There are both advantages and disadvantages to contracting out programs and services, specifically:
- Ability to control service delivery costs
- Access to greater range of expertise
- Introduction of competition
- Smaller government
- Increase in flexibility to set workloads – peak/off-peak
- Reduced overhead
- Flexibility to change vendors
- Promotes public/private cooperation
- Displacement of public employees
- Increased chances of corruption
- Illusory competition
- Loss of government control over operations and results
- Loss of institutional memory
- Getting “locked-in” to a particular vendor
The most common approach used by the City is a combination approach that provides a standard level of services through staff and augments those services with contractors when needed. This approach provides flexibility to the City to provide services to residents and City staff while being able to expand service levels or provide more technical support as the need arises. Some examples of services the City provides through a combination approach are printing services, legal services, software application support, street signal maintenance, janitorial services, mowing, and construction plan review.
In a few cases, the City contracts out a City service in its entirety. Recent examples include the maintenance and operations of the RedGate Golf Course and the operations of the Town Square Garages. Contracting these services gave the City access to a wider range of expertise and allowed the City to better control costs.
In other circumstances, the City may determine that a greater level of control over operations is warranted, and, as a result, may bring a service in-house. A recent example was the creation of the Department of the City Attorney. Instead of fully contracting out for legal services, the City now provides the majority of legal services through in-house staff and contracts out for specialized and highly technical legal services.
Opportunities to Reduce Costs by Contracting Out
Contracting out services is often done to reduce costs and gain access to a greater range of expertise. However, for this to be successful a number of conditions need to be met. Organizations should consider four questions when determining if contracting out is appropriate:
- Does sufficient competition for the service or program exist in the private market to ensure the City has a selection of vendors from which to choose?
- Are there clear results for the service or program that the City can easily measure and establish performance metrics that vendors must maintain?
- Does the City need to control the process of how the service is provided to residents?
- Are there sufficient in-house resources to manage the contract?
It is not uncommon for a government entity to outsource services only to find that potential cost savings are mitigated by the need for additional costs associated with procuring, managing, auditing, and possible litigation of contracts. It is important that these costs, as well as all avoidable costs, be properly analyzed prior to any decision being made to contract out services. Also, if how the service is provided is just as important as the end product, the service or program may not be an optimal candidate for contracting out. If the City has to limit private vendors to providing a particular service in a particular way, it may severely impact the ability to deliver cost savings.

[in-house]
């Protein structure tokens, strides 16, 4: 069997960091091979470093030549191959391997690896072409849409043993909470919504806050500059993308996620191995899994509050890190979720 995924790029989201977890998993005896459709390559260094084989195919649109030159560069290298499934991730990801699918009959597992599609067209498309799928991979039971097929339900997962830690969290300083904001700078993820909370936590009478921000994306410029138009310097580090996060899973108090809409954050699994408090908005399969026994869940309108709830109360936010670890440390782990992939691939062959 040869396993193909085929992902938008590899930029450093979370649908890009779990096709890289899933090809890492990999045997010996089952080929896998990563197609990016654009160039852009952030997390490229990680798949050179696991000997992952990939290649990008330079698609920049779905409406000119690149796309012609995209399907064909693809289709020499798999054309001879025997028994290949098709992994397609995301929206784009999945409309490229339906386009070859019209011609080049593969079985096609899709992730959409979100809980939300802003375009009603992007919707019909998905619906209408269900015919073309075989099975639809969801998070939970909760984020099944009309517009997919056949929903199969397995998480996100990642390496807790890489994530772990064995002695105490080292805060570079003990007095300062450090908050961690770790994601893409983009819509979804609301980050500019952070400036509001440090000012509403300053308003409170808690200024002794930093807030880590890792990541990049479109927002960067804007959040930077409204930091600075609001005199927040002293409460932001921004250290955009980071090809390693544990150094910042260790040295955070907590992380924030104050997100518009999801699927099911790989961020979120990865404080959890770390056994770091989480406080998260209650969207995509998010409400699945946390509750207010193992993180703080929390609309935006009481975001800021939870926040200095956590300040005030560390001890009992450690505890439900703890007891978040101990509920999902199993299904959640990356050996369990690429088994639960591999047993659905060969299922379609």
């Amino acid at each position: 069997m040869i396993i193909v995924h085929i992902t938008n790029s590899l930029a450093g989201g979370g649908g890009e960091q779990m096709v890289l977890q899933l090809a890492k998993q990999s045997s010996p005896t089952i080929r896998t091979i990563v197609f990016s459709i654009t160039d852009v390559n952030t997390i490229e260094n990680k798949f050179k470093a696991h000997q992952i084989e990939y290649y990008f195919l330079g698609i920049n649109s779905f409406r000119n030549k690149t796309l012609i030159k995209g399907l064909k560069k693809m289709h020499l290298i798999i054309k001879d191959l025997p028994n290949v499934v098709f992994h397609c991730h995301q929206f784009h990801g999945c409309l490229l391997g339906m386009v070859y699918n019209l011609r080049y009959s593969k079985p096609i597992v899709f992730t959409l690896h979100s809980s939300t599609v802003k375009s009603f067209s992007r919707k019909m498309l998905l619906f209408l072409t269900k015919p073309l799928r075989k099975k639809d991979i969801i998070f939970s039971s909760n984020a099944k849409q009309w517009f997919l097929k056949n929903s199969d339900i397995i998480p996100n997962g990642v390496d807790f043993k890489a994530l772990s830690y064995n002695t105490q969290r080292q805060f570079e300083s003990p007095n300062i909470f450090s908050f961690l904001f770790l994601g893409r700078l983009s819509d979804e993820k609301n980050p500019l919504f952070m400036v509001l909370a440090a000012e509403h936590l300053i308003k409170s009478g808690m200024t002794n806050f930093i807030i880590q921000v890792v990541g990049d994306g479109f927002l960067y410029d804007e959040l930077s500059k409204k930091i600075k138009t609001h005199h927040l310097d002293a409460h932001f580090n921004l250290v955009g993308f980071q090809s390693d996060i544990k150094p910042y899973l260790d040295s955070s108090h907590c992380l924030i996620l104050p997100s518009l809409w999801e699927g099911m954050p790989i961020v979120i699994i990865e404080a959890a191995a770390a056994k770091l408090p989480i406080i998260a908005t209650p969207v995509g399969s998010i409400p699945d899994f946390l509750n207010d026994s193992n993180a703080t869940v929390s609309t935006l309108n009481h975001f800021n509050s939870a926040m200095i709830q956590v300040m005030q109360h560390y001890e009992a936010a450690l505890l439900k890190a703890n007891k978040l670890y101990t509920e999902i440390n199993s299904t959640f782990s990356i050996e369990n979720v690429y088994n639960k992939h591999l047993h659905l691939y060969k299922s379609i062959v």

The most important aspect of assuring success of any decision to contract out programs and services is that the Mayor and Council champion such an approach. Due to the implications to current employees and the overall morale issues involved with layoffs, any decision to contract out current services and programs would need to be strategic, analytical and objective with appropriate goal setting and transparency to ensure success. This would then be closely followed by buy-in from residents, City management, and vendors.
It is recommended that a comprehensive review of City services be completed by the Mayor and Council and possibly residents to determine services that do not necessarily have to be provided by the City government. Staff can then review these services for possible cost-saving or contracting opportunities and present these as options during the FY 2014 Budget Process.
Attachments A and B provide further reading on contracting out services.
Mayor and Council History
In preparation for the FY 2014 budget season, the Mayor and Council directed staff to prepare several off-budget worksessions to begin in October 2012. This is the sixth in the series of several worksessions intended to provide information for the Mayor and Council and assist with the development of their budget priorities as we enter into the FY 2014 budget process.
| October 15, 2012 || State of the FY 2014 General Fund Budget |
City Employee Compensation
| November 5, 2012|| Capital Improvements Program (CIP) |
| November 19, 2012|| Biennial Budgeting|
| December 3, 2012|| Reducing the City Budget, What it Means to Cut Costs|
| December 17, 2012|| City Contracting|
| January 7, 2013|| Costs and Revenues Associated with New Development|
There is no direct fiscal impact as a result of this item; however, any direction from the Mayor and Council will be incorporated into the FY 2014 budget preparation process.
Staff will incorporate the direction from the Mayor and Council into the FY 2014 budget preparation process.
Attachment A - Pros and Cons of Outsourcing
Attach A - Outsourcing Pros and Cons.pdf
Attachment B- Outsourcing Analysis
Attach B-Outsourcing Analysis.pdf
Attachment C - NASPO Local Preference
Attach C - Naspro Report.pdf
Gavin Cohen, Chief Financial Officer
Approved on: 10/22/2012
Barbara B. Matthews, City Manager
Approved on: 12/11/2012